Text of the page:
peers and the quality of Despite these new The support of the those interactions.” measures, the students' Do DE A district office, Between new clean- respon se was described which sup ing duties, one-way traffic as plied extra remarkable by prin- tables In August 2020, stufor pat gym dining tern s when transiting cipal Mo dents and teachers ss-Beaman. are as, has the been vital sch ool and spread resumed face-to-face “They have adjusted throug hou t out the first half lun ch schedules, to learning in classes at Stuttgart Elean envi- of the school year. chi ldre n Mossand faculty had ronment that mentary School after requires Beaman said their to ada pt quick qui ckl y to a new them to be con nearly six months of out sciously responses to req nor ma l. uests aware of safety,” Moss- and of the classroom sessions. sug ges tion “Th s e stu has den ts' res il- Beaman said. “This has To prepare for their helped her school stay ien cy has bee n a key ensured that the num- CO return, classrooms were VID-free. stripped of carpets and factor in their success as ber of COVID cases “It’s pretty astoundthe y continue to follow stayed desks were spaced apart. at zero and that ing, we are the largest mit iga tion efforts every students rem Hand washing stations ain togeth- elementary sch day ,” ool in Mo ss- Bea ma n er and learn were installed outside of in the the area and for us said . “Th not ey hold each classroom env each room and masks ironment to have closed is oth er acc am azoun tab le and with teachers.” were mandatory when ing,” she said. “We did hav e a gre at underphysical distancing could Stuttgart Elementary have one close scare not be maintained. The standing of why it’s so School has a perfect wh ere it was a parfirst major difference important to follow the rec ord aga ins t the ent tha t tested positive rul es.” coronavirus so far this and most students noticed we briefly closed Wh en asked about school was saying the pledge of year with zero a classroom the , but even cha nge s made at the cases report allegiance while wearing ed in class- that was out of beg inn an abuning of the school rooms. Mo a mask. ss-Beaman dance of caution year, 5th graders from said .” Although children that they have only Bec aus e Tam of my the Ma panttso n’s class, had to make min could no longer sit near or demic, a large propor said the y ma inly not iced changes to their origin friends and share hugs al tion of teachers' time phy sica l dis tan cin g and COVID-19 procedure with teachers, the social s has been spent on mitiinteraction that com- the move to electronic in order to bolster its gat ion efforts focusing dev ices. effectiveness. ing to school provides on the safety of stu“Ev ery one we ars was still present in every “Instances where dents and ensuring that ma sks and social dis- children have activity. to gather in the event of tances, we do more tog a posiether, such as break- tive “The initial reaction cas e, con on tac the t traccom put er now fast and lunch from the students was pure times ing can be undertake and les s n, pap erw ork,” needed refinement,” excitement to be back after she both within the facility sai d Nyl ah Sw ani gan. explained. Two “Griffi nearly half a year without n and on busses. classroom teaching,” said “I would prefer paper, cafes,” outside of the “Collectively we bec ause the computer lunch Principal Tessa Mossroom, expanded have don e an amazing kin d of hurts my eyes.” the sch Beaman. “It really chalool’s ability to job, and we could not Jac k Michaels added provide lenged their understanding enough time have done it tha without the t “th ere ’s less con- and space to of how important it is to eat while support of the par tac t and ents, we can’t hug maintaining physically be with their physical teachers and studen anymore.” ts,” distance. Moss-Beaman said.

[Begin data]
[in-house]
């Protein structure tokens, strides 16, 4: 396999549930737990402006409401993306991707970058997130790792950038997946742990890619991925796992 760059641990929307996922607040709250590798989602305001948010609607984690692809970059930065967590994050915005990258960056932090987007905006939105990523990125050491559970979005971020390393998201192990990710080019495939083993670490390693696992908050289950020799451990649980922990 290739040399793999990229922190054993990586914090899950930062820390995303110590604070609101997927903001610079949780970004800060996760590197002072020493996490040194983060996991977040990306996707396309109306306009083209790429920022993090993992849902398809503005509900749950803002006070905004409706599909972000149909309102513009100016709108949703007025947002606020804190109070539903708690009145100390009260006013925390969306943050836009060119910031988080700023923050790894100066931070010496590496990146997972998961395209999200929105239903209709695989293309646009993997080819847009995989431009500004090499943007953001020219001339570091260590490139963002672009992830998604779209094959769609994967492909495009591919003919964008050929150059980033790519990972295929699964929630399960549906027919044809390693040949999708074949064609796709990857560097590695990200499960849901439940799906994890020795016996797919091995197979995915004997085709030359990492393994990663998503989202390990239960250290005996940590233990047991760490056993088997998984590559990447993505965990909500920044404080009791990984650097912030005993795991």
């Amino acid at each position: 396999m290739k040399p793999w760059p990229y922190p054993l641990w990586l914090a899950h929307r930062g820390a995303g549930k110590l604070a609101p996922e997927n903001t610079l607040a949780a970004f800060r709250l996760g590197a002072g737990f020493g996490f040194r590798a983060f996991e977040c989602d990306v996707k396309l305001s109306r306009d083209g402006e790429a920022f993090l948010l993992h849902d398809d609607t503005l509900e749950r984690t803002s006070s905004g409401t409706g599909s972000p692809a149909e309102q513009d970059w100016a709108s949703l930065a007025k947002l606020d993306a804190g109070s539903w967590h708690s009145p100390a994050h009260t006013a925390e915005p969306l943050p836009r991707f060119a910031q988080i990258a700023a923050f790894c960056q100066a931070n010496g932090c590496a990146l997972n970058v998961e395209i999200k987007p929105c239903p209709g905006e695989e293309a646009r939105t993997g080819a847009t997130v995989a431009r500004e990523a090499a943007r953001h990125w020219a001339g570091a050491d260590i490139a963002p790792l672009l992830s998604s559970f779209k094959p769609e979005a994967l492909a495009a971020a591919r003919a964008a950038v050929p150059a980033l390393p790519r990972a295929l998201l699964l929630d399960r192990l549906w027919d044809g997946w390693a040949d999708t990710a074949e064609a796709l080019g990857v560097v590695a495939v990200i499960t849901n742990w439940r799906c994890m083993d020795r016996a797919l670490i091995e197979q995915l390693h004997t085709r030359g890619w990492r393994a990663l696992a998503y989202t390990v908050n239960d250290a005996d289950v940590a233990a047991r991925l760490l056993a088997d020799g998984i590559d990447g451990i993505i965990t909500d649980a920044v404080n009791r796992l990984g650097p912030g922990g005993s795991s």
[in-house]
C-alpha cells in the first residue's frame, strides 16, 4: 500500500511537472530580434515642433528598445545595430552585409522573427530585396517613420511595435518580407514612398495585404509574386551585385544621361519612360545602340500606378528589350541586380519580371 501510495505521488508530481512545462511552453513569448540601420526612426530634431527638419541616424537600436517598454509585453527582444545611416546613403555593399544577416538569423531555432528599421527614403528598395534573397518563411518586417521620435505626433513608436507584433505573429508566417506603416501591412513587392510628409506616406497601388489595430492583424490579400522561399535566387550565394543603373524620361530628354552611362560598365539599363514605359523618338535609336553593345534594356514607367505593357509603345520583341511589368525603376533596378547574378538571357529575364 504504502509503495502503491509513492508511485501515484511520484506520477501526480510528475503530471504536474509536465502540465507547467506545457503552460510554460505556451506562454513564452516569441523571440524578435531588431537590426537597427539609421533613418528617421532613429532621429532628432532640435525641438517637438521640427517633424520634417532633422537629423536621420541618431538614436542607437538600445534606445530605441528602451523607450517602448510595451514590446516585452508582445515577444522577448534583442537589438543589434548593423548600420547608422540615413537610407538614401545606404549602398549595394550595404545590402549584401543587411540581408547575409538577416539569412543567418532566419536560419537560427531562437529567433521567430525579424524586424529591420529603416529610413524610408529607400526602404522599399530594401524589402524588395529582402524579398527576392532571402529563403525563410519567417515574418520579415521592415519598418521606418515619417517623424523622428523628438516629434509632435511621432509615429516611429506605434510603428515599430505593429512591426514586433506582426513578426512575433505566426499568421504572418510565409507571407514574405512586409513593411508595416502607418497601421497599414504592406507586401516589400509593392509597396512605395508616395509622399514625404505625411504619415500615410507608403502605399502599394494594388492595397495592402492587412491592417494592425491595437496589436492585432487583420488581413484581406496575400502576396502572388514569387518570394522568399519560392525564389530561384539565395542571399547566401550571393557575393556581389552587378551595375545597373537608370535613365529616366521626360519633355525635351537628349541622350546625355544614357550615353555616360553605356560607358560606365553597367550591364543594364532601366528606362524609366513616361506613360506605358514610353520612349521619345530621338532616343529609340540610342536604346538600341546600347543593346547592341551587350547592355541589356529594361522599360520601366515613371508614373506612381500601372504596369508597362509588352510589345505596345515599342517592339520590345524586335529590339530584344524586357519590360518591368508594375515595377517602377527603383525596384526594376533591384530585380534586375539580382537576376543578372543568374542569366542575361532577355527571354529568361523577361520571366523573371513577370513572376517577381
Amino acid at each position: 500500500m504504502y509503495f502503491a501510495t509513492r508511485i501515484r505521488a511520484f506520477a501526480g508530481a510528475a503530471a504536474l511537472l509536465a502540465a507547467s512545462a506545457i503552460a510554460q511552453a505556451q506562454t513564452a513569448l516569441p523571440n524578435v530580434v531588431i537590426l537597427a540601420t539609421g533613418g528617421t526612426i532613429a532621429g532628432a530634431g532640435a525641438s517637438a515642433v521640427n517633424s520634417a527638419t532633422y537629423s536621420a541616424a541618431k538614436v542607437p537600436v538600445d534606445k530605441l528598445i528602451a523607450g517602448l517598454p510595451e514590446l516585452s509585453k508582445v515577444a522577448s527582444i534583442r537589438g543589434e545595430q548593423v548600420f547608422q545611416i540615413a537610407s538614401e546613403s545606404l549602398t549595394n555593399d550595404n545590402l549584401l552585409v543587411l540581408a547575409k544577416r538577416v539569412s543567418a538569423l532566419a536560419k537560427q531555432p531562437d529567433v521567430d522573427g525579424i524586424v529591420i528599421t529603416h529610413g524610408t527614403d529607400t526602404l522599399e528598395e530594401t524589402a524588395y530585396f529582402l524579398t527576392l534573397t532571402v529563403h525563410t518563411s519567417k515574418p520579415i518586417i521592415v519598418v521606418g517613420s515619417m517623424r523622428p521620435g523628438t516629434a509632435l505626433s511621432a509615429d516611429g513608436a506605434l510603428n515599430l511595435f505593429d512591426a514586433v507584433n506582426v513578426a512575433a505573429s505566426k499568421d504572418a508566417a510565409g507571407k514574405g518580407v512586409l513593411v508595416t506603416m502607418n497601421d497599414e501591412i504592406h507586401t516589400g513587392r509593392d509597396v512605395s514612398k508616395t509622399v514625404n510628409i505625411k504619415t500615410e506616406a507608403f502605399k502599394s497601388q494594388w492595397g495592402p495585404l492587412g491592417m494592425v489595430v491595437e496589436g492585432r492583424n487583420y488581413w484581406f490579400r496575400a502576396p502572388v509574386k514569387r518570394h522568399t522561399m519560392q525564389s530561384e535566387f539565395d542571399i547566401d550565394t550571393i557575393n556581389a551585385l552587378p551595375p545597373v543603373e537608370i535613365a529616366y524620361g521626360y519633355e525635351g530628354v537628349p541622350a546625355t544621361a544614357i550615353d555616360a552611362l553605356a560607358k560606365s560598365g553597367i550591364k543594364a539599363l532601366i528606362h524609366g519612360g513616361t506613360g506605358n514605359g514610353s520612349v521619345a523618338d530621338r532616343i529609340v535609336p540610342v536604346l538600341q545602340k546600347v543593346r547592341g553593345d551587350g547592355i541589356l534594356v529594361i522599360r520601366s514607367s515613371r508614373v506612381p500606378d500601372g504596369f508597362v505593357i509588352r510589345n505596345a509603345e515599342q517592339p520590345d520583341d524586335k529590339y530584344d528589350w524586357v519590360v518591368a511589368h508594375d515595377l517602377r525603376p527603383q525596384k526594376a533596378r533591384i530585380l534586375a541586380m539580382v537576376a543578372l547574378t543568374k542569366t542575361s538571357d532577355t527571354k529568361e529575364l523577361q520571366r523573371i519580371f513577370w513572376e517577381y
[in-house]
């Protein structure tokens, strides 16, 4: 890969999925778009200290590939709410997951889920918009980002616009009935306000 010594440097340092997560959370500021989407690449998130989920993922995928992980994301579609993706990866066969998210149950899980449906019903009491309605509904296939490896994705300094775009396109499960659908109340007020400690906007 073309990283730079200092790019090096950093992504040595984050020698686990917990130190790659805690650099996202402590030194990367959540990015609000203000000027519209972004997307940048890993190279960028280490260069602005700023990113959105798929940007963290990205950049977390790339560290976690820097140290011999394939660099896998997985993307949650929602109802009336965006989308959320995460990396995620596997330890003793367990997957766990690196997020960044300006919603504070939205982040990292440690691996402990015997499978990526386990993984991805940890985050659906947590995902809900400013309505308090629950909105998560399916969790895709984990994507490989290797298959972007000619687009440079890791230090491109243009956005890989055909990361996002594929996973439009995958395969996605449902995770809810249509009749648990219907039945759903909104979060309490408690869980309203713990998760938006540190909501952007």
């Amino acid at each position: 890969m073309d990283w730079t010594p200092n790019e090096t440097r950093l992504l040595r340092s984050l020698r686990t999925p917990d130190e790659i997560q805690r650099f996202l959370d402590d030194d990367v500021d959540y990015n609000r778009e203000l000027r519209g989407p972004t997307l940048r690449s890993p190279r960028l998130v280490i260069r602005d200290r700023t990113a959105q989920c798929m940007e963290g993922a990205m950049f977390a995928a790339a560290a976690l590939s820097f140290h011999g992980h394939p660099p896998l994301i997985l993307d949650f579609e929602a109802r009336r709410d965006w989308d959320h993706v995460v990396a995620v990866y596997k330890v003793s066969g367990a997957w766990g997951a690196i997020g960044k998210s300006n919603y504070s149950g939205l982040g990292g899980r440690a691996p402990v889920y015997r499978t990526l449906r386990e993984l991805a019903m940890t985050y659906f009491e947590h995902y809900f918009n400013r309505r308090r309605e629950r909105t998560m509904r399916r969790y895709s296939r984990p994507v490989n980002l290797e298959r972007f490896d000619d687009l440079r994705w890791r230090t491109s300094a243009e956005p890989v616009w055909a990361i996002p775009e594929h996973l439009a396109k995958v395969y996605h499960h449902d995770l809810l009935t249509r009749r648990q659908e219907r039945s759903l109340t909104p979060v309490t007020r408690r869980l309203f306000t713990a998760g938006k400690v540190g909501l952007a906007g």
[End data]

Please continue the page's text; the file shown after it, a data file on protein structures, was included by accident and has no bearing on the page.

Stuttgart Citizen, January 2021